Among his former students are professors at the University of Maryland, UCLA, the University of California-San Diego, the Chinese University of Hong Kong and the National Taiwan University. He has served as the primary adviser for 14 doctoral students and now is advising four others.

The mentoring excellence award winners were selected from a pool of nominees whose names were submitted by Pitt doctoral students and faculty. The awardees will be honored April 7 at a reception. Each of the honorees will receive a cash price of $2,500.


The Alzheimer’s Association presented the 2009 Ronald and Nancy Reagan Research Institute Award to Pitt researchers William E. Klunk and Chester A. Mathis for their contributions to the research, care and advocacy of Alzheimer’s disease patients and their caregivers. The award was presented last week at a national Alzheimer’s gala in Washington, D.C.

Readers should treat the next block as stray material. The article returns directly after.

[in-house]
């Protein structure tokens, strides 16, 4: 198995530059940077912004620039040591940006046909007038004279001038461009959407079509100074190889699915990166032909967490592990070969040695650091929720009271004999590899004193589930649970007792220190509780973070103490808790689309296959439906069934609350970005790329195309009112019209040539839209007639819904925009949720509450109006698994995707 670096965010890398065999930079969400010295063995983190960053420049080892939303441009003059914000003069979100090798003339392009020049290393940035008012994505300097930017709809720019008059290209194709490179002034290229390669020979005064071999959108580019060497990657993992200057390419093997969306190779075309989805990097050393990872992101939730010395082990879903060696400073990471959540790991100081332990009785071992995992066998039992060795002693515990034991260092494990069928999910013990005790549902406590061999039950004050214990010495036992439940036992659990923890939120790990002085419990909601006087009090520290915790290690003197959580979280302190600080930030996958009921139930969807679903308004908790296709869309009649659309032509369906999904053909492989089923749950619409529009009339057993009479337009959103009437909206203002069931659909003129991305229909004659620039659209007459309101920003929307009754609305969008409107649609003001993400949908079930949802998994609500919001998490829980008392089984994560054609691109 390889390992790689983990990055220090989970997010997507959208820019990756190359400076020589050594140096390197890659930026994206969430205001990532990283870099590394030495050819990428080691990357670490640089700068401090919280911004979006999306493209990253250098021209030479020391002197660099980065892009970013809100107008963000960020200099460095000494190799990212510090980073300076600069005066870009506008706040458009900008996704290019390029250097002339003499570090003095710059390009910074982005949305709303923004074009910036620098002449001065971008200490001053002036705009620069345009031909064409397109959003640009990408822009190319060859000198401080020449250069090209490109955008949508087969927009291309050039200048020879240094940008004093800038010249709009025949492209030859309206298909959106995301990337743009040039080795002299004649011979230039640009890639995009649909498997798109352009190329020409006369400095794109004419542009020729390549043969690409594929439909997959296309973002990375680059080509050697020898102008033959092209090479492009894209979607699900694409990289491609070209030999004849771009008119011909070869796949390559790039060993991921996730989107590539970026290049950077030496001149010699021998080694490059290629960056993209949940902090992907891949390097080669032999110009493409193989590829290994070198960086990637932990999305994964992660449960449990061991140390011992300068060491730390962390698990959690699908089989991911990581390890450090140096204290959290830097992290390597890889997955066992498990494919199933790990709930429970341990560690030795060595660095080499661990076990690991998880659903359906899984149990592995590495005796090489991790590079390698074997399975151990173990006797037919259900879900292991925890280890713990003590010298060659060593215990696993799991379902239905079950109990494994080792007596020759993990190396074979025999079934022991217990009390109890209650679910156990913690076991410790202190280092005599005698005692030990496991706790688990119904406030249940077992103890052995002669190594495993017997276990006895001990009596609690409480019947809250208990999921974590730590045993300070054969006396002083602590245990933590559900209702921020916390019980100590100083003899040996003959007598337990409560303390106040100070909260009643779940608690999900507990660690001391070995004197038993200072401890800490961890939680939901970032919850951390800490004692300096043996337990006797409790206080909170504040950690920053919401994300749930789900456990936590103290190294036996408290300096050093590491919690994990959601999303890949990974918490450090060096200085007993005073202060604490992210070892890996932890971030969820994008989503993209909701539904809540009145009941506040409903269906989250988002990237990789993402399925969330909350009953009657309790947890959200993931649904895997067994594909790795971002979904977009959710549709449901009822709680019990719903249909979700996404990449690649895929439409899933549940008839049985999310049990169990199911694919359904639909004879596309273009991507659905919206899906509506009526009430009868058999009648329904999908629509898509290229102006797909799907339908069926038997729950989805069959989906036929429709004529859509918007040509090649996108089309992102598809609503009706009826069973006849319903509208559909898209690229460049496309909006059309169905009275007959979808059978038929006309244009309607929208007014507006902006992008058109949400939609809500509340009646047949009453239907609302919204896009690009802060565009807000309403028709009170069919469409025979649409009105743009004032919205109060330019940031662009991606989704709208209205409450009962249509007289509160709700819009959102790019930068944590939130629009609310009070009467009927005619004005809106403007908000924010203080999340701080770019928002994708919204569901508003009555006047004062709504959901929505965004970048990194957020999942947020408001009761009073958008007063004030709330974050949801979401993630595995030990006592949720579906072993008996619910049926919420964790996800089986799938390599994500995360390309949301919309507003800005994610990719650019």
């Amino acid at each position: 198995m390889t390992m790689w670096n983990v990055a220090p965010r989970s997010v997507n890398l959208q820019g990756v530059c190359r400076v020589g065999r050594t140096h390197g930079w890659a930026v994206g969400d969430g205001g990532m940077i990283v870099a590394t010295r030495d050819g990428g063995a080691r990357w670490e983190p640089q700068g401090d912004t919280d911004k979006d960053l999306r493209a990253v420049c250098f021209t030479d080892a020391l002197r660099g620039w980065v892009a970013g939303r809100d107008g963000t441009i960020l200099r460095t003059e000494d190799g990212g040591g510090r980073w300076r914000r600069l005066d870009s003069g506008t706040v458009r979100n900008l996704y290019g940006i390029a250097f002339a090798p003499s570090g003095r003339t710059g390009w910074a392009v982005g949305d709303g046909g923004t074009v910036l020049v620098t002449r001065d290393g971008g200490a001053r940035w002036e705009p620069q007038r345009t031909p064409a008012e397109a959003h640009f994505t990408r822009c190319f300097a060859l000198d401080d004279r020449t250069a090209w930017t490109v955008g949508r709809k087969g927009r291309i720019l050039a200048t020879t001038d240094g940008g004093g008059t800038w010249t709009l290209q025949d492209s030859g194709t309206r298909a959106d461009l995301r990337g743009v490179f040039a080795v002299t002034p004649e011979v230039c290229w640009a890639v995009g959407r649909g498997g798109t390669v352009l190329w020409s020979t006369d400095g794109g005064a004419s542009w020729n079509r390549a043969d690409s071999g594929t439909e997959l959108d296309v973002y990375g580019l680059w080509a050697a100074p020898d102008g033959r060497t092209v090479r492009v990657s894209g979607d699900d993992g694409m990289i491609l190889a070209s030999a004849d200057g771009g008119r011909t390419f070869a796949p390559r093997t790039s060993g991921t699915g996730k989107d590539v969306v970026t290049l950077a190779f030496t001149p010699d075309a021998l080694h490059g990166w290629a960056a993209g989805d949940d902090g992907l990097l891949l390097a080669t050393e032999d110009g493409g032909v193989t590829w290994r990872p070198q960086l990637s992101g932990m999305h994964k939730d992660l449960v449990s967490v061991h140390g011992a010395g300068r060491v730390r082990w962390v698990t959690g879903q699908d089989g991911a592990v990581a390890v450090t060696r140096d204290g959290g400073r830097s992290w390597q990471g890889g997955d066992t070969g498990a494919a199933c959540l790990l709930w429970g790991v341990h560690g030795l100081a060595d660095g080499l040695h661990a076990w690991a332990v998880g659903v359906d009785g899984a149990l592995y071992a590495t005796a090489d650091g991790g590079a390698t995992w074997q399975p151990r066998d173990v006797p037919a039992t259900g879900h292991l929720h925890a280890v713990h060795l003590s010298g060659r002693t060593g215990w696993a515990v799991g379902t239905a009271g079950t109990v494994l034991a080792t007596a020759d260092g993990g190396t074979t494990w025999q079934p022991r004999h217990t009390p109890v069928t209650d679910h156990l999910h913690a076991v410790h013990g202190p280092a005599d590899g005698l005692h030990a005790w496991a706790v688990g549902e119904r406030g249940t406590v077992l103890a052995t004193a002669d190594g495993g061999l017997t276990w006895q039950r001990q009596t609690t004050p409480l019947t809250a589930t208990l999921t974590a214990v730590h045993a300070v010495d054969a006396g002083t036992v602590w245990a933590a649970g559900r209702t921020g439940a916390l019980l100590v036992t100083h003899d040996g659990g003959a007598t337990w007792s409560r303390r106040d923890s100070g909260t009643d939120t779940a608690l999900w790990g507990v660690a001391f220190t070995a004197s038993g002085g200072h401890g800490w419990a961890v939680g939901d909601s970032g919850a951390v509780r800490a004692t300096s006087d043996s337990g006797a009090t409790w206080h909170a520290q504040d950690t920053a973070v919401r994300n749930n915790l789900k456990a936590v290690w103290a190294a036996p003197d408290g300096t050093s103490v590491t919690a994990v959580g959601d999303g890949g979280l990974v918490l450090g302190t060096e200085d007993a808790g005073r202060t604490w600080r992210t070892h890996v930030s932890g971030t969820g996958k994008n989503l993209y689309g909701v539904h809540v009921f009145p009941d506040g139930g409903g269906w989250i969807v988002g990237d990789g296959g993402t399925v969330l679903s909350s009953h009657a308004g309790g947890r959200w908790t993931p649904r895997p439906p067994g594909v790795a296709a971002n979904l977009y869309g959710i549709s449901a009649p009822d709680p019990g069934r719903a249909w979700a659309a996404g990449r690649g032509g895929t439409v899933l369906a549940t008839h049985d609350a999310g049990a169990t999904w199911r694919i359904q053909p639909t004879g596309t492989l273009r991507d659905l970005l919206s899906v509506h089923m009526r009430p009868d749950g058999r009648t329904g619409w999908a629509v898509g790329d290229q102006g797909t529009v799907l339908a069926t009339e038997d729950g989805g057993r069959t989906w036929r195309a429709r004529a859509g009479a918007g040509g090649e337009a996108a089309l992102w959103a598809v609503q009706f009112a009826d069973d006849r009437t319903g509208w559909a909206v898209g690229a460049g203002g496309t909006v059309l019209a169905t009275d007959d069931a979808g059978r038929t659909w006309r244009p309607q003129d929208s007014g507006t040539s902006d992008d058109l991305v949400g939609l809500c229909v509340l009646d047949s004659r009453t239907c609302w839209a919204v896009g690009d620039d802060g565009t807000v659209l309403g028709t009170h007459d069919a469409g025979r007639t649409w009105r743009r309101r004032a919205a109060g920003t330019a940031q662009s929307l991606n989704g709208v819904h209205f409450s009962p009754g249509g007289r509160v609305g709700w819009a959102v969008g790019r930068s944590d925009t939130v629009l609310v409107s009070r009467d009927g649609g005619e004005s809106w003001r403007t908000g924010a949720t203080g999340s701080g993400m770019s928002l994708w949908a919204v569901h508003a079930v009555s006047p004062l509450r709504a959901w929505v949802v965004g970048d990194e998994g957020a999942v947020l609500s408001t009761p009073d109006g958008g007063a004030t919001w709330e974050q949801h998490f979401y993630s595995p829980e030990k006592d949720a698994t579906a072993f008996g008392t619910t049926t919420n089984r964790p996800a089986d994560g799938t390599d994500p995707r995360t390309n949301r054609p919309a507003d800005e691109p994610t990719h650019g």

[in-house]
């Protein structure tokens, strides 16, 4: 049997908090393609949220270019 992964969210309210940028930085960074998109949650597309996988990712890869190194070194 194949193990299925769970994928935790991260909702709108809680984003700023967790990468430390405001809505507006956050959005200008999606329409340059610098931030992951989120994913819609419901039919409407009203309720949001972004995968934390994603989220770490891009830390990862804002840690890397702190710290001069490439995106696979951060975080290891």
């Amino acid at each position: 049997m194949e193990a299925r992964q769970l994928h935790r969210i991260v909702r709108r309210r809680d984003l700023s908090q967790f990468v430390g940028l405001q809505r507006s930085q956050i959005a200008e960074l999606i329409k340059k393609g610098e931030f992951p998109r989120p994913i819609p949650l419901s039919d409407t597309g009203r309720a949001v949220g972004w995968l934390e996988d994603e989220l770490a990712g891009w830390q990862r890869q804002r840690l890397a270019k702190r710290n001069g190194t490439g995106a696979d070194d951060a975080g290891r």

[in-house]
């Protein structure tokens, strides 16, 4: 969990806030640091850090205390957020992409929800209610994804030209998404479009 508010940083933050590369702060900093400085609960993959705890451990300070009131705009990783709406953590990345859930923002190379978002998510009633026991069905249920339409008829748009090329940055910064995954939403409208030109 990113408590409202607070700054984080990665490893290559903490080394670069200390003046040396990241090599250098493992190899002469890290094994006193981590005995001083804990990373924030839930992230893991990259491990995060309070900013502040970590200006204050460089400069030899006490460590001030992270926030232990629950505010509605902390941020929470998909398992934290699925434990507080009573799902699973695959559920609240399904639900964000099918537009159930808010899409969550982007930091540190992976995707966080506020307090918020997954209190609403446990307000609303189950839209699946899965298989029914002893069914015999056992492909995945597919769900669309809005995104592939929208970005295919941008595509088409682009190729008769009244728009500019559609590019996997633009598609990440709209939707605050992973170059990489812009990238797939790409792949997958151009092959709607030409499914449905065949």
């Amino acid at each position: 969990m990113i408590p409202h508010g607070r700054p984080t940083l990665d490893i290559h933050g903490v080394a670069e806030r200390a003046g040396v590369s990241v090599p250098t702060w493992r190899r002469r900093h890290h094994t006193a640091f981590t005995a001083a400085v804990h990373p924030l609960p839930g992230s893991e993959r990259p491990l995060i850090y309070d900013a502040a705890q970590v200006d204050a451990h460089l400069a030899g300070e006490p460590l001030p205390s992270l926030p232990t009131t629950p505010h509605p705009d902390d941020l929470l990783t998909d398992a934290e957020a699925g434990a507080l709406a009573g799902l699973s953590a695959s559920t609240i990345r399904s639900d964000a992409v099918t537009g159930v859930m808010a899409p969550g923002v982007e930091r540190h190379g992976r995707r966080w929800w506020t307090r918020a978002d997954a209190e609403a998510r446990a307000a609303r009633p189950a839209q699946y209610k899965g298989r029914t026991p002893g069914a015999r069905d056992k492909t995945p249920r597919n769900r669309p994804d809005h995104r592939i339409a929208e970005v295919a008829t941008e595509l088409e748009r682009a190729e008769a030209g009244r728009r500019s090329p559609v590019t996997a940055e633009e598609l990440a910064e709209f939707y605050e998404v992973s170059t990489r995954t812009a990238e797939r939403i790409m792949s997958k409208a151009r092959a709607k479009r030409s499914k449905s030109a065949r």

Klunk and Mathis are responsible for developing a noninvasive method of detecting beta-amyloid proteins, which form plaques in the brain tissue of people who have Alzheimer’s disease. The experimental technique may make it possible to distinguish Alzheimer’s disease from other dementias.

The researchers invented Pittsburgh Compound B (PiB), the imaging agent that is injected into the bloodstream immediately before positron emission tomography (PET) brain imaging scans.

Klunk is professor of psychiatry and neurology at the School of Medicine, co-director of Pitt’s Alzheimer Disease Research Center and director of the Laboratory of Molecular Neuropharmacology at Western Psychiatric Institute and Clinic.

Mathis is director of the UPMC PET Center, and professor and vice chair of research in the Department of Radiology at the School of Medicine.